On True Detective



My friends at the freewheeling Abysmal Brutes podcast did an episode devoted to discussing True Detective, and I was compelled to leave a very long -in fact, almost embarrassingly long- comment. Since it took me a minute or 20 to string together and I dig the show so much, I figured I would repost it here, is as the prerogative of everyone with their own internet forum. Hey, some people post pics of their lunch, I do this. Don’t need this if you haven’t seen the show.

As follows:

True Detective is the best show I’ve ever seen. I should’ve been on this episode, but since I wasn’t, I’ll leave a long comment.

I do believe that the best stories and art come from collaboration, but I don’t believe the only good stories and art come from collaboration. It’s impossible to imagine this show being what it was with any of its central pieces missing, especially the new Mconaughey, finally living up to his potential. He wrote a 500 page essay about Rust Cohle before they even began shooting, so devoted was he to the cause. He truly brought his A game to this, and I think it’s raised the bar dramatically for everyone. I fathom much of Hollywood is clamoring to be involved in Season 2. I expect top level stars to be involved.

Did the characters evolve? Well, I looked up “evolution” in the dictionary in order to get as solid a handle I could grasp. The result: “develop gradually, esp. from a simple to a more complex form.” By that strict definition, I’m not sure many of us truly evolve, but I would say that present day Rust had, most certainly by the end. Remember- the daily drunk burnout that was interrogated on camera was not the actual Rust, it was who he wanted the investigators to think he was. A bit of subtext, by drinking on camera, his entire testimony was made inadmissible in court, should it have come to that.

Marty? Maybe not. He seemed to be stagnating a bit, but that’s right in line with the kind of guy he is., content to coast a bit through life. I don’t think the reconciliation at the hospital was an indication of romance rekindled with his ex. The cut scenes when the DVDs come out will include one in which Marty meets her new husband when he visits the house.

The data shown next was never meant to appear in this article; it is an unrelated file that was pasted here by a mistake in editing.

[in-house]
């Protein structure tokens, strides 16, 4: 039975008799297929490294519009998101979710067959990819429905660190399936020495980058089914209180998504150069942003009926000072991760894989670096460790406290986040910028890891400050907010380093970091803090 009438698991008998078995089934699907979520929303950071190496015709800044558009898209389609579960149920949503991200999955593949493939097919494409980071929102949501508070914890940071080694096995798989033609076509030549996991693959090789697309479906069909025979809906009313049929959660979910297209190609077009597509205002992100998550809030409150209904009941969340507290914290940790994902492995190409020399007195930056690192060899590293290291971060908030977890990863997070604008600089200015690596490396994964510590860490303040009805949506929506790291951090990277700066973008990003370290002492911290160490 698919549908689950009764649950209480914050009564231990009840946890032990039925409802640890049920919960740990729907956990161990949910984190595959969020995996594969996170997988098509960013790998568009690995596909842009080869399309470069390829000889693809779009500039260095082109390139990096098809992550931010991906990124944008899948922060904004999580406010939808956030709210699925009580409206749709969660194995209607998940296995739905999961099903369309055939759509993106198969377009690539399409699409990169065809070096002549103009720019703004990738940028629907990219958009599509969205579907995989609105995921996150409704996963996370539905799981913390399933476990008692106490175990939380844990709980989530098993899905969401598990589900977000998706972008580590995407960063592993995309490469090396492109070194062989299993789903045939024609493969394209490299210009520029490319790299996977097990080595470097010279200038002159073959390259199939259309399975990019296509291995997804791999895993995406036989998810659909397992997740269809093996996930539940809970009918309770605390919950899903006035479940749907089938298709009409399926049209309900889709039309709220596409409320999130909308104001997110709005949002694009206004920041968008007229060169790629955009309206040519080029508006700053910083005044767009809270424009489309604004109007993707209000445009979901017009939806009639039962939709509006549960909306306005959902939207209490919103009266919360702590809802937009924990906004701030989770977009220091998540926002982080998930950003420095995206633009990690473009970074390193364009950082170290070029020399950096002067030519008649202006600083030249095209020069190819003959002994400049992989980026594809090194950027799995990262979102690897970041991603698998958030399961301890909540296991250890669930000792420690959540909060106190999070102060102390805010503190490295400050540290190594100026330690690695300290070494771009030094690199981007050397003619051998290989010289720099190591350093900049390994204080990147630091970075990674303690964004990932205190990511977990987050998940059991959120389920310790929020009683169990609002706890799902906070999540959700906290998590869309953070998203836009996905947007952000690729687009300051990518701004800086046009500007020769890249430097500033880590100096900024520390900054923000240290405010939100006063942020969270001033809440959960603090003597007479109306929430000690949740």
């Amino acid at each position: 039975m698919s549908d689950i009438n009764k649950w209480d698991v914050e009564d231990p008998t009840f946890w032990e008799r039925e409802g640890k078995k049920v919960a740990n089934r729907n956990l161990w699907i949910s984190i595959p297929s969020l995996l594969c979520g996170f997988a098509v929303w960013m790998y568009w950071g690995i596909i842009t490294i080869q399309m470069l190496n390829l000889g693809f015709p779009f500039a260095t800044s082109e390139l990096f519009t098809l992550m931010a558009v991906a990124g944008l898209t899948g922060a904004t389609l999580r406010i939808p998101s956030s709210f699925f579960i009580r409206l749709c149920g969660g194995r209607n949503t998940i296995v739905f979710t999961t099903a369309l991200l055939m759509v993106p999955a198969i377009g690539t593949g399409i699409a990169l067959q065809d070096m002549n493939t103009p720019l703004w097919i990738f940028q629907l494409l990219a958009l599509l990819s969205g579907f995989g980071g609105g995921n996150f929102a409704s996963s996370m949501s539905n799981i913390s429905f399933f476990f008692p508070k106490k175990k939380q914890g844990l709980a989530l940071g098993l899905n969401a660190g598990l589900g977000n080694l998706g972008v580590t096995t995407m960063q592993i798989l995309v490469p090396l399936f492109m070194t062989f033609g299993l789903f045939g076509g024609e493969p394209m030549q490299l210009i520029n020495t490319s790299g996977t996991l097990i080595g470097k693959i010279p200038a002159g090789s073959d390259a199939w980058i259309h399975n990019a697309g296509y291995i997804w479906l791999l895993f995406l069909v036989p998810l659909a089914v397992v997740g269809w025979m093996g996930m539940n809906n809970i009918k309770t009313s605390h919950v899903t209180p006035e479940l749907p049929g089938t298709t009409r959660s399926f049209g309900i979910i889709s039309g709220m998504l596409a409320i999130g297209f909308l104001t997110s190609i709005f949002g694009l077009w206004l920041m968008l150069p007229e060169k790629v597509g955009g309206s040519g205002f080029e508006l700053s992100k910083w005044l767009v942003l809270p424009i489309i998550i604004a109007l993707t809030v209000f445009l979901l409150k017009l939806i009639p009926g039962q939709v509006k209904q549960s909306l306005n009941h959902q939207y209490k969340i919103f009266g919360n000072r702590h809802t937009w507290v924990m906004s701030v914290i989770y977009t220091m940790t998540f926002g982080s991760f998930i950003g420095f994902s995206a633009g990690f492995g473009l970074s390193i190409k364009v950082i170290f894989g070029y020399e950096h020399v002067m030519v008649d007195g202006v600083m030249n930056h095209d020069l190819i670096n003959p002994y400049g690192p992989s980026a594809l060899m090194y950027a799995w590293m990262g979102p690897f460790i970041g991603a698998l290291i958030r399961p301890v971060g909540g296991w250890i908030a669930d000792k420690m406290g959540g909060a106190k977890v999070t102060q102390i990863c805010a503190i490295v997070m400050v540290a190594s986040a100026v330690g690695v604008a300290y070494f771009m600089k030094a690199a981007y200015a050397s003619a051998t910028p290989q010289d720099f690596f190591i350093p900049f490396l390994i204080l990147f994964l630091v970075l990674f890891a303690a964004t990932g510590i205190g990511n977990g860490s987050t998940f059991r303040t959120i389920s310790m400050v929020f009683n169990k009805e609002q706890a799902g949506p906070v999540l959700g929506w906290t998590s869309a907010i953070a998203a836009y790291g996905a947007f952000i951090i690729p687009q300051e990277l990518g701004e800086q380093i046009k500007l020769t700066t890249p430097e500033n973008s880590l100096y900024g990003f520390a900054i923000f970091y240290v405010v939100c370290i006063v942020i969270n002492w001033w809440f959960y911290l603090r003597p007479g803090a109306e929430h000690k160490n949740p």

What the guys got up to once their story ends is, as with all characters left alive after the credits roll on any fictional story, up for any interpretation. Maybe they became a crimefighting duo. Maybe they moved to California and got married. Maybe they murdered each other. My personal version would be that Marty would write a book about the case or at least have one ghostwritten, Rust would drift. The case did both have a great degree of media attention on it after the barkeep mailed out those packages, one could imagine that the two would have higher than the typical Q score. Marty would enjoy that much more than Rust, but it would stand to reason that they would remain friends on some level, as no one else on earth had done what they had done and seen what they had seen.

I don’t begrudge either of them for not continuing to pursue the cult. After all, it was made apparent that it was tied to something very sinister, very old, and that ran very deep. I think the message at the end is “evil exists, it is lurking all around us, and although we can combat it to a standstill, we can never fully vanquish it.” It would be the dominion of a much lesser show to depict all that child molestation, rape, murder, and every manner of illicit behavior depicted and hinted at as being something that could be eliminated entirely by these two rogue agents. Marty is quicker to call it a day then Rust, but I think even Rust was past that point of saturation, as evidenced by his initial disappointment at waking from the coma. Fight the good fight, but the fact is, you can’t save them all.

As for the idea that women were poorly represented, I call bullshit. Women like those depicted exist. They are quite “real.” Police encounter them. Frequently. It’s not every show’s job to represent every single different type of person in the world, and develop all of them completely. I’m not into Lena Dunham’s “Girls,” but I feel the same about the sentiments expressed about that one. There was a specific story told here, one right in line with the style of tale woven in the old pulp magazines the show took its name from, and we were watching the detectives. Not the housewives, hookers, or children.

I think once we get to watch the show all over again, we’ll see that Marty wasn’t much help at all, until towards the end when he noted the house paint. He was of little assistance to Rust beyond keeping Rust from getting canned at a few twists in the road. And I think Rust’s nihilism was real, born from his despair and fine tuned by his undercover work, but somewhere in him, he still had the drive to do good. Why? Well, that’s what makes him interesting.